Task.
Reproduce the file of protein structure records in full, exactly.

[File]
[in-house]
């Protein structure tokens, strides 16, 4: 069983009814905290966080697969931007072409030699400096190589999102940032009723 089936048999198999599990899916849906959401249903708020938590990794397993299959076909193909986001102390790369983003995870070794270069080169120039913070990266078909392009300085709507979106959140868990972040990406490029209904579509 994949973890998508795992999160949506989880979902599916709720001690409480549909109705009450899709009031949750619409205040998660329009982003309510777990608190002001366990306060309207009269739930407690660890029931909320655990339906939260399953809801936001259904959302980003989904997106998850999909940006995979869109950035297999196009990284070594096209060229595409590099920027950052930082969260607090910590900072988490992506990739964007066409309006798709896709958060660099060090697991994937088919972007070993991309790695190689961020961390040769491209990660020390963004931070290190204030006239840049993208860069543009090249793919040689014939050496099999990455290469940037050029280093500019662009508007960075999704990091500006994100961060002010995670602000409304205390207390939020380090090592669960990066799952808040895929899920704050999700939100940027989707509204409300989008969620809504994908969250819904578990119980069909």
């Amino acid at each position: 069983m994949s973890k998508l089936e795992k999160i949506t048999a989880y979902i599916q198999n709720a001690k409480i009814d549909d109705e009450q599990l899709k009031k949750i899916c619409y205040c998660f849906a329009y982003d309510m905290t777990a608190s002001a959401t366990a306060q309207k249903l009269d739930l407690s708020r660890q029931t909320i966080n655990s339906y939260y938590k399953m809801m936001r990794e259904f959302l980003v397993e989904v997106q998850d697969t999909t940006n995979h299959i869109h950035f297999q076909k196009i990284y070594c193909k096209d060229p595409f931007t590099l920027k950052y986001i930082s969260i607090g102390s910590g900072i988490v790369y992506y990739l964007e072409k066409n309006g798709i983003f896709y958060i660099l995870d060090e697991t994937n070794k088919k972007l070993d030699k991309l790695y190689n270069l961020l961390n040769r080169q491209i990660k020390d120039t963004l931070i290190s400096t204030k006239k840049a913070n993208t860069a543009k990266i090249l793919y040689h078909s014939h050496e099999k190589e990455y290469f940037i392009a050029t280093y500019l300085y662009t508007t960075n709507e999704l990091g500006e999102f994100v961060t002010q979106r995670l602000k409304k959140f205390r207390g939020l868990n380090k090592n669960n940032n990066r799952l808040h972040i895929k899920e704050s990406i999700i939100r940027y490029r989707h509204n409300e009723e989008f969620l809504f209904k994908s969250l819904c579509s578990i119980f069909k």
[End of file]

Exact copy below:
[in-house]
């Protein structure tokens, strides 16, 4: 069983009814905290966080697969931007072409030699400096190589999102940032009723 089936048999198999599990899916849906959401249903708020938590990794397993299959076909193909986001102390790369983003995870070794270069080169120039913070990266078909392009300085709507979106959140868990972040990406490029209904579509 994949973890998508795992999160949506989880979902599916709720001690409480549909109705009450899709009031949750619409205040998660329009982003309510777990608190002001366990306060309207009269739930407690660890029931909320655990339906939260399953809801936001259904959302980003989904997106998850999909940006995979869109950035297999196009990284070594096209060229595409590099920027950052930082969260607090910590900072988490992506990739964007066409309006798709896709958060660099060090697991994937088919972007070993991309790695190689961020961390040769491209990660020390963004931070290190204030006239840049993208860069543009090249793919040689014939050496099999990455290469940037050029280093500019662009508007960075999704990091500006994100961060002010995670602000409304205390207390939020380090090592669960990066799952808040895929899920704050999700939100940027989707509204409300989008969620809504994908969250819904578990119980069909």
């Amino acid at each position: 069983m994949s973890k998508l089936e795992k999160i949506t048999a989880y979902i599916q198999n709720a001690k409480i009814d549909d109705e009450q599990l899709k009031k949750i899916c619409y205040c998660f849906a329009y982003d309510m905290t777990a608190s002001a959401t366990a306060q309207k249903l009269d739930l407690s708020r660890q029931t909320i966080n655990s339906y939260y938590k399953m809801m936001r990794e259904f959302l980003v397993e989904v997106q998850d697969t999909t940006n995979h299959i869109h950035f297999q076909k196009i990284y070594c193909k096209d060229p595409f931007t590099l920027k950052y986001i930082s969260i607090g102390s910590g900072i988490v790369y992506y990739l964007e072409k066409n309006g798709i983003f896709y958060i660099l995870d060090e697991t994937n070794k088919k972007l070993d030699k991309l790695y190689n270069l961020l961390n040769r080169q491209i990660k020390d120039t963004l931070i290190s400096t204030k006239k840049a913070n993208t860069a543009k990266i090249l793919y040689h078909s014939h050496e099999k190589e990455y290469f940037i392009a050029t280093y500019l300085y662009t508007t960075n709507e999704l990091g500006e999102f994100v961060t002010q979106r995670l602000k409304k959140f205390r207390g939020l868990n380090k090592n669960n940032n990066r799952l808040h972040i895929k899920e704050s990406i999700i939100r940027y490029r989707h509204n409300e009723e989008f969620l809504f209904k994908s969250l819904c579509s578990i119980f069909k």